5. Historically, taxidermy has held an importance place in freak show museum and curiosity shop tradition. In keeping with that tradition established by PT Barnum, the Peculiarium displays a “75 million-year old” Wooly Giraffe Mammoth said to have been excavated from “prehistoric NW 23rd Avenue”. The museum is supposed to be a place of learning and terror. Their Ouija boards have facilitated the successful terrorization of cheating spouses and other pesky victims.

6. The shop attracts a lot of Squatchers, people who track and study Sasquatch (Big Foot).  Some visitors come to find cures and distractions for the demons that have followed them their whole lives. About 10 percent of the visitors don’t understand the shop and leave rolling or covering their eyes.

7. If you like to eat insects without having to catch them first, this is the place for you. Consuming the Bug Eaters Delight, which consists of two scoops of ice cream, caramel and Choco ooze, an ant cookie, bug larvae, whipped cream, nuts, sprinkles and a cherry, is the surest way to get inducted into the Insectatarium Club.  The assortment of bug candy and larvae ice cream toppings makes the options at the Salt and Straw neighbors down the street look pedestrian.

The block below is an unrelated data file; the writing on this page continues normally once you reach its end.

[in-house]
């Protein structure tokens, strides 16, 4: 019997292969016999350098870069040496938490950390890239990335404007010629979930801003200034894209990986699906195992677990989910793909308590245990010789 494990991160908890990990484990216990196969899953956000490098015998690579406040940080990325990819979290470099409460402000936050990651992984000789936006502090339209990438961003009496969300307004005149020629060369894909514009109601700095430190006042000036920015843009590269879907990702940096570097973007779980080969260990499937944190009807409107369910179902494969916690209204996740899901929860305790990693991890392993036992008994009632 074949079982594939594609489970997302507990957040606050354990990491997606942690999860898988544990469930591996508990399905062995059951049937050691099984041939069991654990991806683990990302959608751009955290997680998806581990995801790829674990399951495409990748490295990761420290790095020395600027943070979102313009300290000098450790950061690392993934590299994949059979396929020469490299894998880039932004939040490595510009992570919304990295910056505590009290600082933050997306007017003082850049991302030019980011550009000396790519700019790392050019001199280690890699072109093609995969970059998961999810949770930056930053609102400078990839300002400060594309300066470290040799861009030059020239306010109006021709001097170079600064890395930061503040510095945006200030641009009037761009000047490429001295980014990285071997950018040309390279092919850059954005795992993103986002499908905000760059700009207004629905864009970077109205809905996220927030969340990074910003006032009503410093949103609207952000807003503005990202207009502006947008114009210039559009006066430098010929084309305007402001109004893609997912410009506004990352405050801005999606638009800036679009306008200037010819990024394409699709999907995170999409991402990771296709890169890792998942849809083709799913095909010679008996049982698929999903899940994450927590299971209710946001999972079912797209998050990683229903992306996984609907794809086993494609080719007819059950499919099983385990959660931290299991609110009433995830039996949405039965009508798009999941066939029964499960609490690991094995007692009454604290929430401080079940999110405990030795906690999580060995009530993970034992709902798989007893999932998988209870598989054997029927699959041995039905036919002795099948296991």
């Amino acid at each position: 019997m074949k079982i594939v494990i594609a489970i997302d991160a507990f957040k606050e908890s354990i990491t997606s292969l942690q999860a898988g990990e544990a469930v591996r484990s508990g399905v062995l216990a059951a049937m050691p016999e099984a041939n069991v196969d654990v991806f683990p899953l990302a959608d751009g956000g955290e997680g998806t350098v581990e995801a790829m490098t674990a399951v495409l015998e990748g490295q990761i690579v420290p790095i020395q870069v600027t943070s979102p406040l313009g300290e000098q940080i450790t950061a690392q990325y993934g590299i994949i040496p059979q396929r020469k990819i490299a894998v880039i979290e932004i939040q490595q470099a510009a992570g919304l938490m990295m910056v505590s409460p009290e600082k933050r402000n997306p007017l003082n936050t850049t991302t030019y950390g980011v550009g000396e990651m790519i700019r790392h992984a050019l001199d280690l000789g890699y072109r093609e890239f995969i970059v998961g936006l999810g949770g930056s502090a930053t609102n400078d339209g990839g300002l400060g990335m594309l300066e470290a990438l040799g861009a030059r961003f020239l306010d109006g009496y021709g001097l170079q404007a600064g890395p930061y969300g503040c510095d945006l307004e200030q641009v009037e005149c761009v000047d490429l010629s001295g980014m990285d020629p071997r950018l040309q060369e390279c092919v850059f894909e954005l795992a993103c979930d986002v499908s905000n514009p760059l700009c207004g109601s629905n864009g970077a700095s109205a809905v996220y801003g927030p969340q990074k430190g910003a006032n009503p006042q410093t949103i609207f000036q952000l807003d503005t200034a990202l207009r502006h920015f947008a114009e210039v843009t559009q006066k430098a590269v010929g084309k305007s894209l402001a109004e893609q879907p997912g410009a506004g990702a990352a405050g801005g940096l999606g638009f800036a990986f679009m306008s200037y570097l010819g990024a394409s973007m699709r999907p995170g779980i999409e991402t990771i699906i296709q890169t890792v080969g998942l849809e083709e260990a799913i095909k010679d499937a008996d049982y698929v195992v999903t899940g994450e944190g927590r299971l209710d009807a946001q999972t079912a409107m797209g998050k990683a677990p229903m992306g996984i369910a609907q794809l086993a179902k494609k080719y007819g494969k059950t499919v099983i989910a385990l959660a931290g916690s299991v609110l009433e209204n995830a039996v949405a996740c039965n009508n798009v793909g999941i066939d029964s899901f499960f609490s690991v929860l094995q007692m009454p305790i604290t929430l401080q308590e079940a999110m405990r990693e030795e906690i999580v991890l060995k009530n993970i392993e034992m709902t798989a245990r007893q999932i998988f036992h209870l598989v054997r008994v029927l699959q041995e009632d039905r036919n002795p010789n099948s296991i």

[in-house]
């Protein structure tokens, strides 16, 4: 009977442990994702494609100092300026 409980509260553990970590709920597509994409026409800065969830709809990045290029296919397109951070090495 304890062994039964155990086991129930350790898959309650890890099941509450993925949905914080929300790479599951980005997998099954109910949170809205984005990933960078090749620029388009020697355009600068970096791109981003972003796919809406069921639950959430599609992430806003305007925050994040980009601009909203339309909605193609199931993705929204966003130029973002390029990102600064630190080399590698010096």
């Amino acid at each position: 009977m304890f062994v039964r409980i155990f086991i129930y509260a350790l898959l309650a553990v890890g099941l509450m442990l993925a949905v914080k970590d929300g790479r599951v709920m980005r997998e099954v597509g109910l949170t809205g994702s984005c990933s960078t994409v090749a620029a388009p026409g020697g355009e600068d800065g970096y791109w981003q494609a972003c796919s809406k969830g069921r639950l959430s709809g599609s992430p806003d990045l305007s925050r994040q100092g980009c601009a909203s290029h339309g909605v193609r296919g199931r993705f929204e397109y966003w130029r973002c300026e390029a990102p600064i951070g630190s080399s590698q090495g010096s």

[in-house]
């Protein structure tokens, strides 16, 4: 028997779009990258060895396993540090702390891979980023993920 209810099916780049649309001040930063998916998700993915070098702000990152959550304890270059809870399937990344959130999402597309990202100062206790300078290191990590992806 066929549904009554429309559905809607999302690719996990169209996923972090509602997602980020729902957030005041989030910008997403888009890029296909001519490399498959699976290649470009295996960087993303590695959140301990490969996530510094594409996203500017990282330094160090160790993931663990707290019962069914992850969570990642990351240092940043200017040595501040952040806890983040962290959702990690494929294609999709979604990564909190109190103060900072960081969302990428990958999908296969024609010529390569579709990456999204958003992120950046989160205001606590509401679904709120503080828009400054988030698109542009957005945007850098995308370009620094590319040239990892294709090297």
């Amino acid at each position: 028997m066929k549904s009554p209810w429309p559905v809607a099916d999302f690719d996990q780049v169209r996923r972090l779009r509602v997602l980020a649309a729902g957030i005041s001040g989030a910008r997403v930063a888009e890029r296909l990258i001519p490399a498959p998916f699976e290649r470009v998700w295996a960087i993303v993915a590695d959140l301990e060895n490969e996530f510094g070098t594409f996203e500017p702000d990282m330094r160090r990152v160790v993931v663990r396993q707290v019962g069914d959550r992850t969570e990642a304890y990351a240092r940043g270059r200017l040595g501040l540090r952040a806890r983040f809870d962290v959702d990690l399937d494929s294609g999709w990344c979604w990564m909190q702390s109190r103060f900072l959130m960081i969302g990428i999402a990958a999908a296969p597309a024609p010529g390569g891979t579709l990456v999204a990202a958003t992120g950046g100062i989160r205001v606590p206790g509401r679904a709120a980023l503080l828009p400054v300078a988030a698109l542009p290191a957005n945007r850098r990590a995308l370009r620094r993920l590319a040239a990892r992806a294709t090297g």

8.While the Pecularium isn’t a total cure for the pop-culture gifts and blasphemic-punching-toy desires like NW 23rd’s dearly departed Wham was, it does have perhaps a more interesting share of old-timey gum, candy, gag gifts, novelty items and ephemera. There are boxed gift sets for sale that certainly cannot be found anywhere else in town…and perhaps not anywhere else on earth. They’re great if you like edible body parts and fluids.